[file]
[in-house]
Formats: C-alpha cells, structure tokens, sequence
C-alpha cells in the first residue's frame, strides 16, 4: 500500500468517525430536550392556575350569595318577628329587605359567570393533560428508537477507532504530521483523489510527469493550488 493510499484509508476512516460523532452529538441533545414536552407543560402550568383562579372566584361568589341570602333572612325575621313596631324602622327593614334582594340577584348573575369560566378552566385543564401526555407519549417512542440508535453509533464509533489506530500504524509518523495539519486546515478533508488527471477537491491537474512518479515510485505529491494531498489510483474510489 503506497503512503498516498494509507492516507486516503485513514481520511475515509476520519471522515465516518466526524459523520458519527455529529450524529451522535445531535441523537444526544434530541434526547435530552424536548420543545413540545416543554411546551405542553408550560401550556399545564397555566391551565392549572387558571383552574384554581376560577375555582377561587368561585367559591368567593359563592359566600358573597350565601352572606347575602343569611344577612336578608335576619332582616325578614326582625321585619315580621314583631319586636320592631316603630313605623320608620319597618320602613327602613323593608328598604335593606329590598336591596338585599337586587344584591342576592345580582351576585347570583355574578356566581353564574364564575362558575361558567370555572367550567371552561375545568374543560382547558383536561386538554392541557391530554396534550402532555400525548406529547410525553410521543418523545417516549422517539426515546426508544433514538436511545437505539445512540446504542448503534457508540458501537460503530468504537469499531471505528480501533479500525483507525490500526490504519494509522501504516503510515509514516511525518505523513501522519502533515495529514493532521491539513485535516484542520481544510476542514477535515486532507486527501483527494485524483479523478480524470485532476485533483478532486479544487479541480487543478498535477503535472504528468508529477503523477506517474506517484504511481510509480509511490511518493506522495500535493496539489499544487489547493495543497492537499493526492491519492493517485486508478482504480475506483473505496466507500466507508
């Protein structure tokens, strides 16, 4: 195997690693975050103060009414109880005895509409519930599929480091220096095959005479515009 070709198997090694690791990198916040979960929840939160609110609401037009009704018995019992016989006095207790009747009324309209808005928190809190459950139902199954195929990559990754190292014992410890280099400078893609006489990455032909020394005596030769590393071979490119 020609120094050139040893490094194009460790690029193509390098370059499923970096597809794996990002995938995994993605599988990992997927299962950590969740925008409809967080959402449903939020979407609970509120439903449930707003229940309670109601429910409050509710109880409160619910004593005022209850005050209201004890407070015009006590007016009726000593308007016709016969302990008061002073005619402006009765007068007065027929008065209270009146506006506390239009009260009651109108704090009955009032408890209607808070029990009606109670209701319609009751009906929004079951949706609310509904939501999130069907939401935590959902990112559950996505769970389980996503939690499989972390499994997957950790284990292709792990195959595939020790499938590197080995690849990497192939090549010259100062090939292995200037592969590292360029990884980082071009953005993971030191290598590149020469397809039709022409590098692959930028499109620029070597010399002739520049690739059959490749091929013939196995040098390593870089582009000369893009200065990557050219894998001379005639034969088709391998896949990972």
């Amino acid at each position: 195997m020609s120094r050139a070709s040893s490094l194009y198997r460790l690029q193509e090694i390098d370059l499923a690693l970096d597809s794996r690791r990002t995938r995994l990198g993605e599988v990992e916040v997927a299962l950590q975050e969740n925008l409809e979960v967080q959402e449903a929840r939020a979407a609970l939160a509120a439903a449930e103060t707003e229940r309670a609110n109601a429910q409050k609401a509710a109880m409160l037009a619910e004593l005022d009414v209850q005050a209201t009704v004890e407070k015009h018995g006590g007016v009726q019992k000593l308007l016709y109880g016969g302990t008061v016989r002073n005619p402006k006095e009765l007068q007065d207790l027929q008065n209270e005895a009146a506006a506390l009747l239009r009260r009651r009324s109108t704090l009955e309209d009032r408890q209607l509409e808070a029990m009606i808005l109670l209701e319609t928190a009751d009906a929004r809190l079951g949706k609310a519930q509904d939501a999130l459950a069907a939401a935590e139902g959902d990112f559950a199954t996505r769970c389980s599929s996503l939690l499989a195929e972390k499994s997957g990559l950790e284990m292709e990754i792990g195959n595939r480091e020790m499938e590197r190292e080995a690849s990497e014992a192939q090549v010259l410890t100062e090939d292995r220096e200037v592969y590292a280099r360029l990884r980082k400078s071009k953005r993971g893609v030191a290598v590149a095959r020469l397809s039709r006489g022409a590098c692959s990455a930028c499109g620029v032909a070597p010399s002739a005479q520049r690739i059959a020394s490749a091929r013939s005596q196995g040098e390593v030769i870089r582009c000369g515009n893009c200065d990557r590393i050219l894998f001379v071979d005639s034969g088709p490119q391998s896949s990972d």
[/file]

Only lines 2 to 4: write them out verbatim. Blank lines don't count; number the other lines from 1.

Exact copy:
Formats: C-alpha cells, structure tokens, sequence
C-alpha cells in the first residue's frame, strides 16, 4: 500500500468517525430536550392556575350569595318577628329587605359567570393533560428508537477507532504530521483523489510527469493550488 493510499484509508476512516460523532452529538441533545414536552407543560402550568383562579372566584361568589341570602333572612325575621313596631324602622327593614334582594340577584348573575369560566378552566385543564401526555407519549417512542440508535453509533464509533489506530500504524509518523495539519486546515478533508488527471477537491491537474512518479515510485505529491494531498489510483474510489 503506497503512503498516498494509507492516507486516503485513514481520511475515509476520519471522515465516518466526524459523520458519527455529529450524529451522535445531535441523537444526544434530541434526547435530552424536548420543545413540545416543554411546551405542553408550560401550556399545564397555566391551565392549572387558571383552574384554581376560577375555582377561587368561585367559591368567593359563592359566600358573597350565601352572606347575602343569611344577612336578608335576619332582616325578614326582625321585619315580621314583631319586636320592631316603630313605623320608620319597618320602613327602613323593608328598604335593606329590598336591596338585599337586587344584591342576592345580582351576585347570583355574578356566581353564574364564575362558575361558567370555572367550567371552561375545568374543560382547558383536561386538554392541557391530554396534550402532555400525548406529547410525553410521543418523545417516549422517539426515546426508544433514538436511545437505539445512540446504542448503534457508540458501537460503530468504537469499531471505528480501533479500525483507525490500526490504519494509522501504516503510515509514516511525518505523513501522519502533515495529514493532521491539513485535516484542520481544510476542514477535515486532507486527501483527494485524483479523478480524470485532476485533483478532486479544487479541480487543478498535477503535472504528468508529477503523477506517474506517484504511481510509480509511490511518493506522495500535493496539489499544487489547493495543497492537499493526492491519492493517485486508478482504480475506483473505496466507500466507508
């Protein structure tokens, strides 16, 4: 195997690693975050103060009414109880005895509409519930599929480091220096095959005479515009 070709198997090694690791990198916040979960929840939160609110609401037009009704018995019992016989006095207790009747009324309209808005928190809190459950139902199954195929990559990754190292014992410890280099400078893609006489990455032909020394005596030769590393071979490119 020609120094050139040893490094194009460790690029193509390098370059499923970096597809794996990002995938995994993605599988990992997927299962950590969740925008409809967080959402449903939020979407609970509120439903449930707003229940309670109601429910409050509710109880409160619910004593005022209850005050209201004890407070015009006590007016009726000593308007016709016969302990008061002073005619402006009765007068007065027929008065209270009146506006506390239009009260009651109108704090009955009032408890209607808070029990009606109670209701319609009751009906929004079951949706609310509904939501999130069907939401935590959902990112559950996505769970389980996503939690499989972390499994997957950790284990292709792990195959595939020790499938590197080995690849990497192939090549010259100062090939292995200037592969590292360029990884980082071009953005993971030191290598590149020469397809039709022409590098692959930028499109620029070597010399002739520049690739059959490749091929013939196995040098390593870089582009000369893009200065990557050219894998001379005639034969088709391998896949990972």